Today’s column continues with my critiques of Open Oil’s financial modeling exercise of the Guyana 2016 Production Sharing Agreement, PSA. As indicated earlier, the critiques, which are raised here are in no particular order of priority; save and except that, the first of these, represents in many ways, the most fundamental, in a theoretical and logical sense. That is so because this critique rests on both the intrinsic limitations of financial/economic modeling per se and the highly likely failure of modelers to portray their results, with an appropriate measure of caution. Indeed, rather than such caution, there is an unacceptable tendency to “amplify” their results, whether to attract attention or otherwise. Today’s column will concentrate on rounding out the first critique, for the benefit of my local readership.
I should warn readers though; that passionate as I might appear to be when highlighting the limitations of the predictive power of financial/economic models, I remain a firm believer of their usefulness. I therefore hereby readily acknowledge that, the development of robust solutions to economic modeling of petroleum projects and their assessment of associated project risks, are absolutely essential for Guyana’s progress, in its coming time of oil and gas production and export circa 2020.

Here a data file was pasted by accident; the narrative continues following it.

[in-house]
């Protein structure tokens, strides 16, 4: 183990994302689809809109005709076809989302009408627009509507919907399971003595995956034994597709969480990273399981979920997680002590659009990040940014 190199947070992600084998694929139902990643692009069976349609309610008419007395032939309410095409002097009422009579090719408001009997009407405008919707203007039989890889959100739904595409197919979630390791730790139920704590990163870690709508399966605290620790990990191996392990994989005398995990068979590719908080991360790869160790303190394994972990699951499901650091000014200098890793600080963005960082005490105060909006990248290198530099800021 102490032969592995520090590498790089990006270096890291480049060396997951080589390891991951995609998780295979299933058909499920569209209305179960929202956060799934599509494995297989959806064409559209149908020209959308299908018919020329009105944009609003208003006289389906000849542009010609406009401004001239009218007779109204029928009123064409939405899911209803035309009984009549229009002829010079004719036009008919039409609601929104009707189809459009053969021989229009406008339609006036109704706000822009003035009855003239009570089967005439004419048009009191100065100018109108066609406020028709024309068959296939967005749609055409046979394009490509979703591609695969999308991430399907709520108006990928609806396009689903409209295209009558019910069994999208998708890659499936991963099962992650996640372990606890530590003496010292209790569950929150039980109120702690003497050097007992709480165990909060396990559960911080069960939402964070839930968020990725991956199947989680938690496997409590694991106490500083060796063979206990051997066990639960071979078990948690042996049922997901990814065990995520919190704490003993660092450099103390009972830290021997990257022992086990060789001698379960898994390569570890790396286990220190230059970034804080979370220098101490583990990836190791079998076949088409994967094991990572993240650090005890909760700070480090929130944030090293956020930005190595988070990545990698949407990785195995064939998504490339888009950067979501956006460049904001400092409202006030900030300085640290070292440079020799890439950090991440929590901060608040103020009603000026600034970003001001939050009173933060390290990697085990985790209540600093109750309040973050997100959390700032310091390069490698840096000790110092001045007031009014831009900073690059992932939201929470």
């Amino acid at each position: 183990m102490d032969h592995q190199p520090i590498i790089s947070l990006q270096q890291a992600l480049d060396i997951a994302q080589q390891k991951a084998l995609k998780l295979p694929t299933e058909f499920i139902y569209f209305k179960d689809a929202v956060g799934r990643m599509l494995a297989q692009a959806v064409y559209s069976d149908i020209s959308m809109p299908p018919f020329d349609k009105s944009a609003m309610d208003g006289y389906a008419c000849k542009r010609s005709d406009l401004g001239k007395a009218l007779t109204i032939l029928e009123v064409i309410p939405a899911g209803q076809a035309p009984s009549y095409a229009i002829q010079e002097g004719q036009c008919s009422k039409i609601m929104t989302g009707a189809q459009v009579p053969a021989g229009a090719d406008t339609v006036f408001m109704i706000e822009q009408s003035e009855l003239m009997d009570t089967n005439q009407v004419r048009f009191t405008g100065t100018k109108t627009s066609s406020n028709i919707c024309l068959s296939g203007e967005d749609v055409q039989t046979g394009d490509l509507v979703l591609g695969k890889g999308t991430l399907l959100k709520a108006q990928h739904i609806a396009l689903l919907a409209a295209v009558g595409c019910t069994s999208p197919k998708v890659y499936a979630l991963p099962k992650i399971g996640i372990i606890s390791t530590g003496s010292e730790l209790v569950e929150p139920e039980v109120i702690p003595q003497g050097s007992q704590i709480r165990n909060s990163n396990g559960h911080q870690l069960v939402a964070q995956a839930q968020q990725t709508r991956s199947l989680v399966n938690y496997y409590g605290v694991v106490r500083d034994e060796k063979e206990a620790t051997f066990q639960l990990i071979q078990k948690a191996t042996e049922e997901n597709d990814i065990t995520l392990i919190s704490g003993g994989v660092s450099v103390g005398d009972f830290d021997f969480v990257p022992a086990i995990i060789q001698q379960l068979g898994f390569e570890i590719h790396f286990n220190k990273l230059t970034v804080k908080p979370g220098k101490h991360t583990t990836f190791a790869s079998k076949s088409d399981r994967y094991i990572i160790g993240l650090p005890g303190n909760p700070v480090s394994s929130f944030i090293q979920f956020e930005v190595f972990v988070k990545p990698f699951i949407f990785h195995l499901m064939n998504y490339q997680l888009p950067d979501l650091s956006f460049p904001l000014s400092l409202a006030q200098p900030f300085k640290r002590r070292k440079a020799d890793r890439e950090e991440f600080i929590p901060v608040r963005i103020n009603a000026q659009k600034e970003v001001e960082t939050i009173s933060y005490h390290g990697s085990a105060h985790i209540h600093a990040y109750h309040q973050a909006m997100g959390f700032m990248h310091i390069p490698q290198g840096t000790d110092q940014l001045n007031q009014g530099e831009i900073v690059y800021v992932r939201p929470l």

Put another way, financial and economic models which seek 1) to assess the economic and/or financial viability of petroleum projects 2) to simulate the contributions to Government and/or Contractor take, prior to the project’s development/ production phases (for example Liza 1) 3) to support project strategy and decision making by the resource Owner and/or Contractor, during the project cycle. Such information will clearly aid the optimization of risk management and thereby further support the financing of projects, investments, and the provision of returns/benefits from these. ….